|Blackmon, Barbara -|
|Saski, Christopher -|
|Schnell Ii, Raymond|
|Motamayor, Juan -|
Submitted to: Plant and Animal Genome Conference
Publication Type: Abstract Only
Publication Acceptance Date: January 11, 2010
Publication Date: January 11, 2010
Citation: Blackmon, B., Saski, C., Schnell Ii, R.J., Motamayor, J.C., Kuhn, D.N. 2010. A genetically anchored physical map of the cacao genome. Plant and Animal Genome Conference. 1. Interpretive Summary: Theobroma cacao, the source of cocoa beans for chocolate, is an important tropical agriculture commodity that is affected by a number of fungal pathogens and insect pests, as well as concerns about yield and quality. We are trying to find molecular genetic markers that are linked to disease resistance and other important economic traits to aid in a marker assisted selection (MAS) breeding program for cacao to ensure a reliable supply of cocoa for the US confectionary industry. Currently there are about 500 molecular genetic markers for cacao and we are taking advantage of the cacao genome sequencing project to expand that to greater than 50,000 single-nucleotide polymorphism (SNP) markers. We will use these markers to improve the resolution of our current genetic maps and to find associations between specific SNPs and advantageous traits such as disease resistance or higher yield. The physical map is a critical step in the assembly of the genome sequence and the resulting identification of markers for the mapped traits. Our results are important to scientists trying to understand the mechanism of disease resistance and, eventually, to cacao farmers who will benefit from superior disease resistant and more productive cultivars produced through our MAS breeding program.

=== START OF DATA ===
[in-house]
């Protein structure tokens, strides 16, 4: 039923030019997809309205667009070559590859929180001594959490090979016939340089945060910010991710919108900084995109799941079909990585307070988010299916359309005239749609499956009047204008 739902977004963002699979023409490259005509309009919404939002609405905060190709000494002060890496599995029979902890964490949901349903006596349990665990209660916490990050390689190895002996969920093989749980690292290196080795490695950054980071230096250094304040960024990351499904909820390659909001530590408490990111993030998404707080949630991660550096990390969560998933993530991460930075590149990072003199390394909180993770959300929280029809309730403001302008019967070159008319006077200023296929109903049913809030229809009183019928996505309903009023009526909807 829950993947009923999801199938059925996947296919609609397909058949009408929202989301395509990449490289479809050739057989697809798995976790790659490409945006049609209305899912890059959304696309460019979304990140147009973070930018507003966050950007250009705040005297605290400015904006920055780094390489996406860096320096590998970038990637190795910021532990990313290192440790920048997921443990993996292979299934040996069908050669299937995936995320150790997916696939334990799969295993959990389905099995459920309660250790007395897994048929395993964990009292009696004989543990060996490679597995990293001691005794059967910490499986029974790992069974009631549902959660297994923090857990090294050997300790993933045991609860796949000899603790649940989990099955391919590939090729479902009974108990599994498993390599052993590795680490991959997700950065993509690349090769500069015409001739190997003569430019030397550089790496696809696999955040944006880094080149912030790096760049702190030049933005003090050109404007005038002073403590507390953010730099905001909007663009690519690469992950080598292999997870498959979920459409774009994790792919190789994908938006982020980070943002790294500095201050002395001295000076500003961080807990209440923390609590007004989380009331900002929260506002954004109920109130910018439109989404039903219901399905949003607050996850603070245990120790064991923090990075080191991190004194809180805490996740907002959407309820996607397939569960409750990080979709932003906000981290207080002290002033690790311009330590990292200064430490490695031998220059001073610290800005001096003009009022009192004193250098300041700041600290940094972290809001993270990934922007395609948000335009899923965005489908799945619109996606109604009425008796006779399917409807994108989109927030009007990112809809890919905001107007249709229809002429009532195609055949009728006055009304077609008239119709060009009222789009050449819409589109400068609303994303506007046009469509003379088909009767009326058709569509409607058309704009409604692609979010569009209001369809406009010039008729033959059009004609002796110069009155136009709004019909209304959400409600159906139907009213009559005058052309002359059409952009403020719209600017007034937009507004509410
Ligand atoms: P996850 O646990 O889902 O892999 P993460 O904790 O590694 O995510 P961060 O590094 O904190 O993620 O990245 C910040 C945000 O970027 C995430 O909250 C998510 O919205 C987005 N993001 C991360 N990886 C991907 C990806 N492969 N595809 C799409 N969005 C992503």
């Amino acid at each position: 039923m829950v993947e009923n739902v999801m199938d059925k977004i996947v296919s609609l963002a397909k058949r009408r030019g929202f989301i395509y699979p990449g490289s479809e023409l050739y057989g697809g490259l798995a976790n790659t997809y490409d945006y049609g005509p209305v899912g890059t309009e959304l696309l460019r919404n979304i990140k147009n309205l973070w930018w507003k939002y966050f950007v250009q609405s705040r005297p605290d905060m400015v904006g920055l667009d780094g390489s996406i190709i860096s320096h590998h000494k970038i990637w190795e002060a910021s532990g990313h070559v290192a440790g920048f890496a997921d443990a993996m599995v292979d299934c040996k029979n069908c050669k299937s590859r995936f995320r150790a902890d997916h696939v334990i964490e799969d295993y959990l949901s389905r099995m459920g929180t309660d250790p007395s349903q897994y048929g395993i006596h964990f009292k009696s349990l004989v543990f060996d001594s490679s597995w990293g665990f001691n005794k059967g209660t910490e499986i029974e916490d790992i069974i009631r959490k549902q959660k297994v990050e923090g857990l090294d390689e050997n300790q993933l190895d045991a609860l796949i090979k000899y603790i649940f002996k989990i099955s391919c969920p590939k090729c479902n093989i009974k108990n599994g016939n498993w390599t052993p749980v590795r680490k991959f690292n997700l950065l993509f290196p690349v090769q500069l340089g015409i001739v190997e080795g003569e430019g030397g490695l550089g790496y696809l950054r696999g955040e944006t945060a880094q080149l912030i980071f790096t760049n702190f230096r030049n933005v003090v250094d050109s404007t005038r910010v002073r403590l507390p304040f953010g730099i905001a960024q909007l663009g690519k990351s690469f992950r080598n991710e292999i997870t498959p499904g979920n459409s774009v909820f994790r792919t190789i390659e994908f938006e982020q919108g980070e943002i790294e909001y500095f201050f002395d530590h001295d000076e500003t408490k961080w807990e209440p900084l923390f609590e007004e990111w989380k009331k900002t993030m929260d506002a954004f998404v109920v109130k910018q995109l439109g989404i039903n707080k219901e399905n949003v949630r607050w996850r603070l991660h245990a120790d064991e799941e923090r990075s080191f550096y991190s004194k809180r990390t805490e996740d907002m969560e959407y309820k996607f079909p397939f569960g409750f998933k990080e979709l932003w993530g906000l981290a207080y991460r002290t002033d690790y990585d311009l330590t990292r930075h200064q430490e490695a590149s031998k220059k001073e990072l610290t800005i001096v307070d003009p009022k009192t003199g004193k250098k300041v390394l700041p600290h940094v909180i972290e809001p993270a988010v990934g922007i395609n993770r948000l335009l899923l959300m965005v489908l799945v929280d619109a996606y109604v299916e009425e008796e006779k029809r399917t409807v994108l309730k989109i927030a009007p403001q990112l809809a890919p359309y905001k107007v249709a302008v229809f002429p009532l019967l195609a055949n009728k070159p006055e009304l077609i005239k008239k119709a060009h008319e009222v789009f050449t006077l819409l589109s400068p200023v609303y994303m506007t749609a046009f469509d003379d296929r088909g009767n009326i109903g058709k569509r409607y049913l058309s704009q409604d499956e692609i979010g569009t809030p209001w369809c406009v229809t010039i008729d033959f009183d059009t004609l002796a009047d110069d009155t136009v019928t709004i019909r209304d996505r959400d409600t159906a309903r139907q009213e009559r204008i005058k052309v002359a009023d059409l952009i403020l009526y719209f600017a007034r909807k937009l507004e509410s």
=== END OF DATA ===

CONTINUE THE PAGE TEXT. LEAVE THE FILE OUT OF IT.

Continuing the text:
Technical Abstract: Mars Incorporated and the United States Department of Agriculture have undertaken the sequencing of the genome of Theobroma cacao, which produces cocoa beans, the key ingredient in chocolate. Genetic information, such as whole genome sequence is necessary to better understand and improve cacao. In most genomic projects, a physical map is considered the centerpiece of genome research. A comprehensive integrated genetic and physical framework is invaluable for aligning the resulting sequence contigs, which are positioned onto the map by comparison to BAC-end sequence, electronic fingerprints and other lab-based methods. The Clemson University Genomics Institute (CUGI) has developed a genetically anchored physical map of cacao genome. Three BAC libraries were fingerprinted by high information content fingerprinting (HICF) representing the cacao genome approximately 30 times. 250 genetic markers from the genetic recombination map have been integrated with the physical map by pooled overgo hybridization. Based on a 440Mbp genome, our fingerprinting resulted in 295 contigs ranging from 50kb to greater than 10 Mbp in size. According to the consensus band (CB) units, we estimate to have anchored 72% and captured up to 96% of the cacao genome. The development of a genetically anchored physical map for cacao will be discussed.